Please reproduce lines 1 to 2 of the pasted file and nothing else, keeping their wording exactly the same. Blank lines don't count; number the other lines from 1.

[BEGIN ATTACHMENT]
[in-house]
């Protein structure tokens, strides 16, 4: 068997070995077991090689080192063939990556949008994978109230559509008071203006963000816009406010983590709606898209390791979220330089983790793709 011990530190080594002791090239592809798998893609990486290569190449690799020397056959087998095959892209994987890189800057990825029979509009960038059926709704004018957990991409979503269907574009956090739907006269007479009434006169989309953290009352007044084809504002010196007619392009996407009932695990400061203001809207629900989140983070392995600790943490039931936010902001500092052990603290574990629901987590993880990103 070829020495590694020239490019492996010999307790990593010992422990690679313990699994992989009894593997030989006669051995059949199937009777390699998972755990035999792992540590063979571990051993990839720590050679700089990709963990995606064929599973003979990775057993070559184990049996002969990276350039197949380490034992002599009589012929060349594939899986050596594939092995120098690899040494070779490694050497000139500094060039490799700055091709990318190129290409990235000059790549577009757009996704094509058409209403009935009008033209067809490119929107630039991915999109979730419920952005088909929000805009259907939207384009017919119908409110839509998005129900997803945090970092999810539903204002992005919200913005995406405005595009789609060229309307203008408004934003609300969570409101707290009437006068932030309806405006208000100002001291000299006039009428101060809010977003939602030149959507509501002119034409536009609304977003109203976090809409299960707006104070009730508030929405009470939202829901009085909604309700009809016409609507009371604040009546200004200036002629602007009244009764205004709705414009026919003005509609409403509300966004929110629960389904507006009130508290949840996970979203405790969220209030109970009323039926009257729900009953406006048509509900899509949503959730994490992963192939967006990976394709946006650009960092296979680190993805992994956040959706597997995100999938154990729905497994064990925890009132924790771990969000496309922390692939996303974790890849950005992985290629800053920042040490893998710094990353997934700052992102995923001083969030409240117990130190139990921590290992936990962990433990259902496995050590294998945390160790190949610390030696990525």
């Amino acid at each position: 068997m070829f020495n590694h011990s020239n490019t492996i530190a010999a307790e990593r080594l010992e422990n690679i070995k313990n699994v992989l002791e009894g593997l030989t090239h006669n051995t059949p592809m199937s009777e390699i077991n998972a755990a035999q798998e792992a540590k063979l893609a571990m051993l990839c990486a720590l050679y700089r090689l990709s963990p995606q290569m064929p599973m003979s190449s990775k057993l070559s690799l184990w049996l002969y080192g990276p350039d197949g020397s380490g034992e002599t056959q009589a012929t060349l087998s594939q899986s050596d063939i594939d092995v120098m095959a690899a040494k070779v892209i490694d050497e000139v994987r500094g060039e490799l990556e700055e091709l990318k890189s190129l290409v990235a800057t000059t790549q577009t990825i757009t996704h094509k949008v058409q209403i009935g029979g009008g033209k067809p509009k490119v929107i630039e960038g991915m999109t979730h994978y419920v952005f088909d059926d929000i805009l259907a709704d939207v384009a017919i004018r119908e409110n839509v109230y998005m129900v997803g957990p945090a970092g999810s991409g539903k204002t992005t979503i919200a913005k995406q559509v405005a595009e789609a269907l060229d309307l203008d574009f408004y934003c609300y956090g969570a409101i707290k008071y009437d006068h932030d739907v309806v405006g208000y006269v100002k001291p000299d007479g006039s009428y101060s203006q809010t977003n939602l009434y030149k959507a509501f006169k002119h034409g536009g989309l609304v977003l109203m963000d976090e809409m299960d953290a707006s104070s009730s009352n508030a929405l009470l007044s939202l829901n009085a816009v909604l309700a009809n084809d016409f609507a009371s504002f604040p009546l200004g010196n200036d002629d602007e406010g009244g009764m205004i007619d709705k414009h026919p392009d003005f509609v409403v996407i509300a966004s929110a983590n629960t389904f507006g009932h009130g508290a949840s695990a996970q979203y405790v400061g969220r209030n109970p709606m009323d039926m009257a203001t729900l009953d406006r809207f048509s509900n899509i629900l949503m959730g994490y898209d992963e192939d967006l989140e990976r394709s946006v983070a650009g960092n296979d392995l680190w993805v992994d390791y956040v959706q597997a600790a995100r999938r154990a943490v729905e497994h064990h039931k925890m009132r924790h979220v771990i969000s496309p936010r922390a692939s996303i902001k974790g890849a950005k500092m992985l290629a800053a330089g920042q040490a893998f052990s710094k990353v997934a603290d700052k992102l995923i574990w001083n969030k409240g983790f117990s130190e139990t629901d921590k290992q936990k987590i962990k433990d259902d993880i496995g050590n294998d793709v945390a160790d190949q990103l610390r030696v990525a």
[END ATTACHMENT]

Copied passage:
[in-house]
């Protein structure tokens, strides 16, 4: 068997070995077991090689080192063939990556949008994978109230559509008071203006963000816009406010983590709606898209390791979220330089983790793709 011990530190080594002791090239592809798998893609990486290569190449690799020397056959087998095959892209994987890189800057990825029979509009960038059926709704004018957990991409979503269907574009956090739907006269007479009434006169989309953290009352007044084809504002010196007619392009996407009932695990400061203001809207629900989140983070392995600790943490039931936010902001500092052990603290574990629901987590993880990103 070829020495590694020239490019492996010999307790990593010992422990690679313990699994992989009894593997030989006669051995059949199937009777390699998972755990035999792992540590063979571990051993990839720590050679700089990709963990995606064929599973003979990775057993070559184990049996002969990276350039197949380490034992002599009589012929060349594939899986050596594939092995120098690899040494070779490694050497000139500094060039490799700055091709990318190129290409990235000059790549577009757009996704094509058409209403009935009008033209067809490119929107630039991915999109979730419920952005088909929000805009259907939207384009017919119908409110839509998005129900997803945090970092999810539903204002992005919200913005995406405005595009789609060229309307203008408004934003609300969570409101707290009437006068932030309806405006208000100002001291000299006039009428101060809010977003939602030149959507509501002119034409536009609304977003109203976090809409299960707006104070009730508030929405009470939202829901009085909604309700009809016409609507009371604040009546200004200036002629602007009244009764205004709705414009026919003005509609409403509300966004929110629960389904507006009130508290949840996970979203405790969220209030109970009323039926009257729900009953406006048509509900899509949503959730994490992963192939967006990976394709946006650009960092296979680190993805992994956040959706597997995100999938154990729905497994064990925890009132924790771990969000496309922390692939996303974790890849950005992985290629800053920042040490893998710094990353997934700052992102995923001083969030409240117990130190139990921590290992936990962990433990259902496995050590294998945390160790190949610390030696990525």